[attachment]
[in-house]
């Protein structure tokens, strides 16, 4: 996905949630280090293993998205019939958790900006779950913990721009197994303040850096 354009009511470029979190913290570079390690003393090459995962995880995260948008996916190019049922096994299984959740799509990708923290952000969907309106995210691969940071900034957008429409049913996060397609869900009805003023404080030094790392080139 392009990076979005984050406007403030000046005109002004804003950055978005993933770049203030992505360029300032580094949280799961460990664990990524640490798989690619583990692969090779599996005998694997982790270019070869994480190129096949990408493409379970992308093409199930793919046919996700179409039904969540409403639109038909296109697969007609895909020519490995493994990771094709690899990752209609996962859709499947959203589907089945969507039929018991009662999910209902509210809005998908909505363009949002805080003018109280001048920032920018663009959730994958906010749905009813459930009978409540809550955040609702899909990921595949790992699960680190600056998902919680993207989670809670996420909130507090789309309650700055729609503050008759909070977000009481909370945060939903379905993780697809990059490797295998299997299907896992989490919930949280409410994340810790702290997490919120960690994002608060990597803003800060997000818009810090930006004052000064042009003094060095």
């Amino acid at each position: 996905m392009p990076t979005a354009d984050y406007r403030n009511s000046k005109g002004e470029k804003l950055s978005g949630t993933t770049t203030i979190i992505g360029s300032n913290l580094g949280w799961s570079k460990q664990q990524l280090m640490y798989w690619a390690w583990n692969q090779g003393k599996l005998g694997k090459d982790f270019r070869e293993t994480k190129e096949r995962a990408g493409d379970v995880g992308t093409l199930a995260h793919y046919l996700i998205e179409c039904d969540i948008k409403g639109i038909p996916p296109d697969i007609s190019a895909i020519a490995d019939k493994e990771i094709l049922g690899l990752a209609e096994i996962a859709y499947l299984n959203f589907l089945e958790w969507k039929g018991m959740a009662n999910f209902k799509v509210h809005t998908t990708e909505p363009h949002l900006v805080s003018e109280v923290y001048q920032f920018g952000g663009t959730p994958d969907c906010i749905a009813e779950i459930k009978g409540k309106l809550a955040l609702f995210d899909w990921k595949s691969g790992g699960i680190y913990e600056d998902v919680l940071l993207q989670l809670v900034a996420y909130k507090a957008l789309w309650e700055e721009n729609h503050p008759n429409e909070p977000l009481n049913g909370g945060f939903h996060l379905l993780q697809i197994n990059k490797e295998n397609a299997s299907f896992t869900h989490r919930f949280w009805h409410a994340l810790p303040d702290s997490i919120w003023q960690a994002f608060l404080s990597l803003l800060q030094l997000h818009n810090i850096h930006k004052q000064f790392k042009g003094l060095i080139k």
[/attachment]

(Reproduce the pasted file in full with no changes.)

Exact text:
[in-house]
């Protein structure tokens, strides 16, 4: 996905949630280090293993998205019939958790900006779950913990721009197994303040850096 354009009511470029979190913290570079390690003393090459995962995880995260948008996916190019049922096994299984959740799509990708923290952000969907309106995210691969940071900034957008429409049913996060397609869900009805003023404080030094790392080139 392009990076979005984050406007403030000046005109002004804003950055978005993933770049203030992505360029300032580094949280799961460990664990990524640490798989690619583990692969090779599996005998694997982790270019070869994480190129096949990408493409379970992308093409199930793919046919996700179409039904969540409403639109038909296109697969007609895909020519490995493994990771094709690899990752209609996962859709499947959203589907089945969507039929018991009662999910209902509210809005998908909505363009949002805080003018109280001048920032920018663009959730994958906010749905009813459930009978409540809550955040609702899909990921595949790992699960680190600056998902919680993207989670809670996420909130507090789309309650700055729609503050008759909070977000009481909370945060939903379905993780697809990059490797295998299997299907896992989490919930949280409410994340810790702290997490919120960690994002608060990597803003800060997000818009810090930006004052000064042009003094060095």
């Amino acid at each position: 996905m392009p990076t979005a354009d984050y406007r403030n009511s000046k005109g002004e470029k804003l950055s978005g949630t993933t770049t203030i979190i992505g360029s300032n913290l580094g949280w799961s570079k460990q664990q990524l280090m640490y798989w690619a390690w583990n692969q090779g003393k599996l005998g694997k090459d982790f270019r070869e293993t994480k190129e096949r995962a990408g493409d379970v995880g992308t093409l199930a995260h793919y046919l996700i998205e179409c039904d969540i948008k409403g639109i038909p996916p296109d697969i007609s190019a895909i020519a490995d019939k493994e990771i094709l049922g690899l990752a209609e096994i996962a859709y499947l299984n959203f589907l089945e958790w969507k039929g018991m959740a009662n999910f209902k799509v509210h809005t998908t990708e909505p363009h949002l900006v805080s003018e109280v923290y001048q920032f920018g952000g663009t959730p994958d969907c906010i749905a009813e779950i459930k009978g409540k309106l809550a955040l609702f995210d899909w990921k595949s691969g790992g699960i680190y913990e600056d998902v919680l940071l993207q989670l809670v900034a996420y909130k507090a957008l789309w309650e700055e721009n729609h503050p008759n429409e909070p977000l009481n049913g909370g945060f939903h996060l379905l993780q697809i197994n990059k490797e295998n397609a299997s299907f896992t869900h989490r919930f949280w009805h409410a994340l810790p303040d702290s997490i919120w003023q960690a994002f608060l404080s990597l803003l800060q030094l997000h818009n810090i850096h930006k004052q000064f790392k042009g003094l060095i080139k």